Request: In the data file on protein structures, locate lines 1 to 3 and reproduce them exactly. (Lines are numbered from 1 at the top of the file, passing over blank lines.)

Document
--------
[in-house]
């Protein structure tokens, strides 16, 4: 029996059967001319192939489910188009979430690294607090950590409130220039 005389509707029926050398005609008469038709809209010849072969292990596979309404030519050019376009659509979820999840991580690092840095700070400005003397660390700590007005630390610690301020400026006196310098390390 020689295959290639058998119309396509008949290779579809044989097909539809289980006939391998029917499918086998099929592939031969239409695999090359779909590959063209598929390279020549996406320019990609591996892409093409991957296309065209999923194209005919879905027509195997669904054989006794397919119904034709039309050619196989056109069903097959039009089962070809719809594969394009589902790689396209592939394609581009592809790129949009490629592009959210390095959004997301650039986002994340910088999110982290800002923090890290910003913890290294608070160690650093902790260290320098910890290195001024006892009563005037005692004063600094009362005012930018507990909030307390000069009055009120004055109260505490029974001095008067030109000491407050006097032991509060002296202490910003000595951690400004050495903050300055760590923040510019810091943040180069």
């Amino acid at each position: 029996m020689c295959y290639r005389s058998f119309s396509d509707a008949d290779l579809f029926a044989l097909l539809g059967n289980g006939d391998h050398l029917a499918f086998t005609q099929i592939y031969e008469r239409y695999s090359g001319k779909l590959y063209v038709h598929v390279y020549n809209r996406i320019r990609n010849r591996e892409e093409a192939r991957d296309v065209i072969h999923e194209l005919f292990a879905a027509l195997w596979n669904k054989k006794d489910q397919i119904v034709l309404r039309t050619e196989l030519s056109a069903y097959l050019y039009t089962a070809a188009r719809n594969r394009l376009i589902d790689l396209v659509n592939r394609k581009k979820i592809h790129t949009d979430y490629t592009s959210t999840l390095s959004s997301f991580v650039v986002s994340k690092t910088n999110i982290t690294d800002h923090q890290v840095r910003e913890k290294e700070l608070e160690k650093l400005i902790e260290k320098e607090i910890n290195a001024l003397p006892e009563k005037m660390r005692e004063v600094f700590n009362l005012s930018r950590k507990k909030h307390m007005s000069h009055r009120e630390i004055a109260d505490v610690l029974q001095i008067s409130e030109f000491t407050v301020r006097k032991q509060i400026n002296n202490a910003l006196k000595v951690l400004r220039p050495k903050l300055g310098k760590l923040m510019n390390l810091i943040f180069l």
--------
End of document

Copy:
[in-house]
């Protein structure tokens, strides 16, 4: 029996059967001319192939489910188009979430690294607090950590409130220039 005389509707029926050398005609008469038709809209010849072969292990596979309404030519050019376009659509979820999840991580690092840095700070400005003397660390700590007005630390610690301020400026006196310098390390 020689295959290639058998119309396509008949290779579809044989097909539809289980006939391998029917499918086998099929592939031969239409695999090359779909590959063209598929390279020549996406320019990609591996892409093409991957296309065209999923194209005919879905027509195997669904054989006794397919119904034709039309050619196989056109069903097959039009089962070809719809594969394009589902790689396209592939394609581009592809790129949009490629592009959210390095959004997301650039986002994340910088999110982290800002923090890290910003913890290294608070160690650093902790260290320098910890290195001024006892009563005037005692004063600094009362005012930018507990909030307390000069009055009120004055109260505490029974001095008067030109000491407050006097032991509060002296202490910003000595951690400004050495903050300055760590923040510019810091943040180069």
């Amino acid at each position: 029996m020689c295959y290639r005389s058998f119309s396509d509707a008949d290779l579809f029926a044989l097909l539809g059967n289980g006939d391998h050398l029917a499918f086998t005609q099929i592939y031969e008469r239409y695999s090359g001319k779909l590959y063209v038709h598929v390279y020549n809209r996406i320019r990609n010849r591996e892409e093409a192939r991957d296309v065209i072969h999923e194209l005919f292990a879905a027509l195997w596979n669904k054989k006794d489910q397919i119904v034709l309404r039309t050619e196989l030519s056109a069903y097959l050019y039009t089962a070809a188009r719809n594969r394009l376009i589902d790689l396209v659509n592939r394609k581009k979820i592809h790129t949009d979430y490629t592009s959210t999840l390095s959004s997301f991580v650039v986002s994340k690092t910088n999110i982290t690294d800002h923090q890290v840095r910003e913890k290294e700070l608070e160690k650093l400005i902790e260290k320098e607090i910890n290195a001024l003397p006892e009563k005037m660390r005692e004063v600094f700590n009362l005012s930018r950590k507990k909030h307390m007005s000069h009055r009120e630390i004055a109260d505490v610690l029974q001095i008067s409130e030109f000491t407050v301020r006097k032991q509060i400026n002296n202490a910003l006196k000595v951690l400004r220039p050495k903050l300055g310098k760590l923040m510019n390390l810091i943040f180069l």